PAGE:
Data are provided in table (c) for the number of offenders 1 found guilty for offences relating to animal cruelty and neglect for England and Wales, 1999–2003.
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Table C

Number of offenders
Animals (Scientific Procedures) Act, 1986221
Protection of Animals Act, 1911 (as amended)828861754768783
Wildlife and Countryside Act, 1981 Section 81432
Performing Animals (Regulation) Act 1925
Protection of Animals Act, 193411
Docking and Nicking of Horses Act, 19492
Pet Animals Act, 1951914866
Cockfighting Act, 1952
Protection of Animals (Amendment) Act 19542115111312
Animal Health Act, 1981, Sections 40–42, 46 and 49 and Orders made
under Sections 8, 9, 37, 38, 39 and 43
Slaughterhouses Act, 1974411
Abandonment of Animals Act, 1960, Section 11213192015
Animal and Animal Products (Import and Export) Regulations 198842
Animals (Cruel Poisons) Act, 19621
Animal Boarding Establishments Act, 196364832
Riding Establishments Acts, 1964 and 1970211
Slaughter of Poultry Act, 19677
Agriculture (Miscellaneous Provisions) Act, 1968, Sections 1, 2 and 61110532
Protection of Badgers Act, 1992 (except Section 13)104554
Wildlife and Countryside Act, 1981 Section 9332
Wildlife and Countryside Act, 1981 Section 113
Wild Mammals (Protection) Act19964435
Protection of Animals (Amendment) Act 2000 SS 3 and 41

(40)Principal offence basis

Animal Waste

Mr. Carmichael: To ask the Secretary of State for Environment, Food and Rural Affairs if she will make a statement on the European Commission proposals to prohibit the use of tallow as a fuel to run plants which dispose of animal waste. [15292]

Mr. Bradshaw: There is no such proposal.

The burning of waste tallow as a fuel is currently subject to control as a waste recovery operation under Article 10 of the Waste Framework Directive (75/442/EEC). This requirement is supplemented by the requirements of the Waste Incineration Directive (2000/76/EC) which comes fully into force on 28 December 2005. It will then be necessary for any such plant also to meet the emissions, monitoring and other operating requirements of the Waste Incineration Directive. It is for plant operators to decide whether to invest in any improvements which may be needed to meet those requirements or to switch to a fuel which is not subject to controls under the directive.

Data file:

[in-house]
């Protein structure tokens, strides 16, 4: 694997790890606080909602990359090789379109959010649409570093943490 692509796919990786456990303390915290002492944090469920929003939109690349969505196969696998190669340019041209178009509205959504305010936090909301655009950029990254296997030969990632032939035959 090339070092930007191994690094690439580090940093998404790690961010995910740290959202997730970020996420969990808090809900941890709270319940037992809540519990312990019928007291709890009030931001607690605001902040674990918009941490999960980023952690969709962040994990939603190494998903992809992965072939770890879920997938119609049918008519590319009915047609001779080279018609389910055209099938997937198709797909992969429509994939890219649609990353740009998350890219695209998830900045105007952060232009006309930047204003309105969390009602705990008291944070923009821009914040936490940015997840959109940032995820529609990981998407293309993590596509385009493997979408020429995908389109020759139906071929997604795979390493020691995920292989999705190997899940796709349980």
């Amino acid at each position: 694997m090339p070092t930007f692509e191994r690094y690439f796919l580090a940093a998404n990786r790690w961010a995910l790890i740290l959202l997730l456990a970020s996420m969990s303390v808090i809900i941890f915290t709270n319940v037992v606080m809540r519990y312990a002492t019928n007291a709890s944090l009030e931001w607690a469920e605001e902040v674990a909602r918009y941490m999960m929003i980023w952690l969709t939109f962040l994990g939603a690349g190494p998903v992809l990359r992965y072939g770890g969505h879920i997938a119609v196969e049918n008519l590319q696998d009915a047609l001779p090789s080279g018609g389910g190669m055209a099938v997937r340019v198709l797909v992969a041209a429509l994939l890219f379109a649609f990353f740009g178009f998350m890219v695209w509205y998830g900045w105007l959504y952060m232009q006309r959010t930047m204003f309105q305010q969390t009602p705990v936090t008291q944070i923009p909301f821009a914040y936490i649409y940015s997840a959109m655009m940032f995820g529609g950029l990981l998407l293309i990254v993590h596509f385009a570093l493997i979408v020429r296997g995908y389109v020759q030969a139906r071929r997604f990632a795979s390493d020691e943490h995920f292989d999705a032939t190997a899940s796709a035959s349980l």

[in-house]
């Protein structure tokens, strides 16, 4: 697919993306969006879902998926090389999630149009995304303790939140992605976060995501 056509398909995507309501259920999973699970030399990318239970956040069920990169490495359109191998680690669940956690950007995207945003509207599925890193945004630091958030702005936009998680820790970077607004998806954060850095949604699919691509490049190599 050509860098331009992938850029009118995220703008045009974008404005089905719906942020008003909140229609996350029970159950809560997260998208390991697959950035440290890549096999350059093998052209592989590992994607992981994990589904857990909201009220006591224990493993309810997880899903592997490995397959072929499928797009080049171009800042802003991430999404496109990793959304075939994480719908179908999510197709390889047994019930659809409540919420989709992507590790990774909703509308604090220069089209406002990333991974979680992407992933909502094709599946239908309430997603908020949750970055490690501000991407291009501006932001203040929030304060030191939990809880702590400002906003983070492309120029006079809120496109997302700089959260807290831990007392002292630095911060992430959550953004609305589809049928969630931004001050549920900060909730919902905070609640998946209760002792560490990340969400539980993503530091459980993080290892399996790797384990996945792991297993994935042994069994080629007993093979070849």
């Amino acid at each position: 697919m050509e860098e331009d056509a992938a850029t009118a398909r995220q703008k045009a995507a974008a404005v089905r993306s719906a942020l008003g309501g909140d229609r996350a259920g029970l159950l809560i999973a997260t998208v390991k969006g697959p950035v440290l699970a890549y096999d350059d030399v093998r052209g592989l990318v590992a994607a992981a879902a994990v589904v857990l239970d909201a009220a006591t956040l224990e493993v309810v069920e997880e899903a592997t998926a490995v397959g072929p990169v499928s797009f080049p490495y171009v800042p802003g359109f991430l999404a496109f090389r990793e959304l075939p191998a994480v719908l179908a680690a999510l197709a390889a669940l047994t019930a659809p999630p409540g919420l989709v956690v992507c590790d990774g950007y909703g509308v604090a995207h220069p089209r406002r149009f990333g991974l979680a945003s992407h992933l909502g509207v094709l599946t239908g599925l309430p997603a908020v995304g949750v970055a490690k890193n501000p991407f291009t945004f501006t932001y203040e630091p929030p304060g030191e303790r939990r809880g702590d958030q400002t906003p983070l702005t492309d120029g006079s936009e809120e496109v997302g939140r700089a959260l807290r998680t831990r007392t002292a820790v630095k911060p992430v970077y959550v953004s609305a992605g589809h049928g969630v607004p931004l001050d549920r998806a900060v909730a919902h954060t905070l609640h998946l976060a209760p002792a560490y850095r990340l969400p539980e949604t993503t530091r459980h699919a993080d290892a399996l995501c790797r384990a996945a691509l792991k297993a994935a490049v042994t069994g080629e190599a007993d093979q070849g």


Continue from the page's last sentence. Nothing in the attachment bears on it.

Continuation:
In June I wrote to the European Commission expressing the UK view that the existing requirements of the Waste Framework Directive and the Directive on integrated pollution prevention and control (96/61/EC) are sufficient to ensure, that the burning of waste tallow as fuel is carried in ways which protect the environment and public and animal health. I called for the Waste Incineration Directive and the Animal By-Products Regulation (1774/2002) to be amended accordingly although, if agreed, there is little prospect of any amendments coming into effect by the end of this year.
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Mr. Hancock: To ask the Secretary of State for Environment, Food and Rural Affairs what plans she has to improve the protection of badgers from (a) baiters and (b) farmers. [16490]

Mr. Bradshaw: Under the Protection of Badgers Act 1992, it is an offence for anyone to kill or take a badger, or to attempt to do so, except under licence or in strictly controlled circumstances defined in the Act. The Act also makes it an offence to injure, ill-treat or dig for a badger. Additional protection from baiters is provided for all animals under the Protection of Animals Act 1911. And there is a range of offences under the Wild Mammals (Protection) Act 1996 which support action against anyone who sets out to inflict unnecessary suffering on any wild animal.

The level of protection provided for badgers is unique for a non-endangered animal. This reflects the concern this Government have about gratuitous acts of cruelty to badgers, which have occurred too often in the past.

Enhanced powers for wildlife inspectors are being introduced in the Natural Environment and Rural Communities Bill. Supplementing existing measures under the Protection of Badgers Act 1992, these will provide a further level of protection by increasing the opportunities to identify and deal with anyone intent on damaging, destroying or interfering with badgers.